Tea time: topic 1: Contrast

Geschreven door Laurent op 14 December 2022

We always start from the idea that if it works for a small group of people, it certainly works for the biggest one.

Each month we take a deep look at what a certain topic means for us, but also for the design/communication world.

This month it’s:

How do they affect designs/communication, how to make them for everybody. And how do I increase my impact!
Whether you want more sales or more connectivity from your audience.


Because great contrast =

+ Accessibility

+ Inclusivity

+ Sales


It’s a common problem that affects around
1 in 12 men and
1 in 200 women.

Color Blindness | MedlinePlus


Bigger problem:

It is estimated that
1 in 10 people have dyslexia.

But wait jos? What does this have to do with contrast?


Avoid very high contrast.
Be aware also that for some people, especially people with dyslexia, will make reading more difficult.


  • Use single colour backgrounds. Avoid background patterns or pictures and distracting surrounds.
  • Use sufficient contrast levels between background and text.
  • Use dark coloured text on a light (not white) background.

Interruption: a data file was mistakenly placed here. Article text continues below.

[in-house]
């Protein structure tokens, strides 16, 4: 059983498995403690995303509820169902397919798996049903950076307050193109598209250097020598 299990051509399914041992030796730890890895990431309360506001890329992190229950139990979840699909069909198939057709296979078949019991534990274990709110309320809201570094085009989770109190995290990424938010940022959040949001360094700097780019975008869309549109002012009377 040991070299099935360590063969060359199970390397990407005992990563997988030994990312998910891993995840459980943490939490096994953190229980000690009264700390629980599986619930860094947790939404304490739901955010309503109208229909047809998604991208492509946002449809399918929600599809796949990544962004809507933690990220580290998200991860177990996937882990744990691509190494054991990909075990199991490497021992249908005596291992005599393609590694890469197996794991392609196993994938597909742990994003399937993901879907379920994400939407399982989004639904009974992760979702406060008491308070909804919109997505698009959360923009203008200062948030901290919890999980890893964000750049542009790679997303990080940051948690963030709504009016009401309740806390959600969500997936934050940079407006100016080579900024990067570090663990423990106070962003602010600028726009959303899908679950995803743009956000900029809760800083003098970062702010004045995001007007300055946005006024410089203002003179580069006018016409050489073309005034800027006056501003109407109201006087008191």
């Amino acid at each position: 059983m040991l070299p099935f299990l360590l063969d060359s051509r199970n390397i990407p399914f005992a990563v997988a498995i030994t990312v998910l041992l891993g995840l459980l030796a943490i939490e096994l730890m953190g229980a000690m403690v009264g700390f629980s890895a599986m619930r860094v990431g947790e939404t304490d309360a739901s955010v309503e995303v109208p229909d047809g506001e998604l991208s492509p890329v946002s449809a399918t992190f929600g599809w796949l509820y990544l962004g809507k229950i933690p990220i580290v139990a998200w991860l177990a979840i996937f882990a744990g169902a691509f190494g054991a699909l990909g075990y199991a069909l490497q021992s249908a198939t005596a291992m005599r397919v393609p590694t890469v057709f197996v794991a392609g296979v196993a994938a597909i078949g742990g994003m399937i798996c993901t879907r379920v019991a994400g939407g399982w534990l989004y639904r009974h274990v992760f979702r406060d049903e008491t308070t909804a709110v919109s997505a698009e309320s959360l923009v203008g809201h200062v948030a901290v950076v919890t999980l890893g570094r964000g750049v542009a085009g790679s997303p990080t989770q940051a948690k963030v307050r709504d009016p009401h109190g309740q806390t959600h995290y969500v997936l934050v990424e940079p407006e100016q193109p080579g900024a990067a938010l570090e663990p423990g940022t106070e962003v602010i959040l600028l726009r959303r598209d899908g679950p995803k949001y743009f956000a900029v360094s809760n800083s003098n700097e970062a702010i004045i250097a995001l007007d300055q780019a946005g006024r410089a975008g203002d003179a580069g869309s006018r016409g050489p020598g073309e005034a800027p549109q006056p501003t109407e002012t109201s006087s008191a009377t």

• Avoid green and red/pink, as these colours are difficult for those who have colour vision deficiencies (colour blindness).
  • Consider alternatives to white backgrounds for paper, computer and visual aids such as whiteboards. White can appear too dazzling. Use cream or a soft pastel colour. Some dyslexic people will have their own colour preference.
  • When printing, use matt paper rather than gloss. Paper should be thick enough to prevent the other side showing through.

Olly Moss is a good example of a designer who plays around with contrast to narate and increase a visual story.


Luckily a bunch of great tools exist.

Such as

Colourblind : Adobe color accessibility


A great tool to test if your proposed colours are actually not a risk for users suffering from colourblindness.
It also corrects and redirects towards more favourable colours.


Contrast checker : Adobe contrast check


When the value reaches 4:5 and beyond it reaches the WCAG limit for approved contrast.

*What is the WCAG*

Web Content Accessibility Guidelines (WCAG) 2 is developed through the W3C process in cooperation with individuals and organizations around the world, with a goal of providing a single shared standard for web content accessibility that meets the needs of individuals, organizations, and governments internationally.

Multiple Levels of acceptance exist:

  • level AA
  • level AAA

But also Types:

  • Regular Text
  • Large Text
  • Graphic Components


  • Aim to reach at least a maximum of level AA for text.
  • Stay away from too high contrast for text (dyslexia)


In this order

  1. Contrast & colors
  2. Typography
  3. Illustration/photography
  4. AI
  5. Web (UI/UX)

Thanks for reading, see you around!